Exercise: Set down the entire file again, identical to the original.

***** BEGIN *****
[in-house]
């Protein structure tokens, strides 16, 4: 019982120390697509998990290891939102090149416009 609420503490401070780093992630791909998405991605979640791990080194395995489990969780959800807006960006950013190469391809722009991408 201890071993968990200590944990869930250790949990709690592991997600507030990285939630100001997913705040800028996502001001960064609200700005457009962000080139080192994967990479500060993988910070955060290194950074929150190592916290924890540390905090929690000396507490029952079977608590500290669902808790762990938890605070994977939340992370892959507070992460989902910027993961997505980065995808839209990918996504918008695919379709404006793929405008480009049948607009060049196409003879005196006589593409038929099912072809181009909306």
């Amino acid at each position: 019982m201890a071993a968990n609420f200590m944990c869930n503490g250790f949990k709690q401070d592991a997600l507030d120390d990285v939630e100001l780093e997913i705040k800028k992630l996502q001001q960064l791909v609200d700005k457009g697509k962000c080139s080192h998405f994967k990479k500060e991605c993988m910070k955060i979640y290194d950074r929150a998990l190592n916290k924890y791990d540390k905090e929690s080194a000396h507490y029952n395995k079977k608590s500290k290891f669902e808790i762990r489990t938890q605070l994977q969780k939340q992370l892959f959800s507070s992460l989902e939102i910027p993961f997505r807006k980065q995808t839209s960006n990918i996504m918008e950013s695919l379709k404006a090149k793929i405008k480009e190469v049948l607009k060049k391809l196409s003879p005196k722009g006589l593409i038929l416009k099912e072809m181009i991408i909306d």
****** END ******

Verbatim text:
[in-house]
């Protein structure tokens, strides 16, 4: 019982120390697509998990290891939102090149416009 609420503490401070780093992630791909998405991605979640791990080194395995489990969780959800807006960006950013190469391809722009991408 201890071993968990200590944990869930250790949990709690592991997600507030990285939630100001997913705040800028996502001001960064609200700005457009962000080139080192994967990479500060993988910070955060290194950074929150190592916290924890540390905090929690000396507490029952079977608590500290669902808790762990938890605070994977939340992370892959507070992460989902910027993961997505980065995808839209990918996504918008695919379709404006793929405008480009049948607009060049196409003879005196006589593409038929099912072809181009909306």
């Amino acid at each position: 019982m201890a071993a968990n609420f200590m944990c869930n503490g250790f949990k709690q401070d592991a997600l507030d120390d990285v939630e100001l780093e997913i705040k800028k992630l996502q001001q960064l791909v609200d700005k457009g697509k962000c080139s080192h998405f994967k990479k500060e991605c993988m910070k955060i979640y290194d950074r929150a998990l190592n916290k924890y791990d540390k905090e929690s080194a000396h507490y029952n395995k079977k608590s500290k290891f669902e808790i762990r489990t938890q605070l994977q969780k939340q992370l892959f959800s507070s992460l989902e939102i910027p993961f997505r807006k980065q995808t839209s960006n990918i996504m918008e950013s695919l379709k404006a090149k793929i405008k480009e190469v049948l607009k060049k391809l196409s003879p005196k722009g006589l593409i038929l416009k099912e072809m181009i991408i909306d």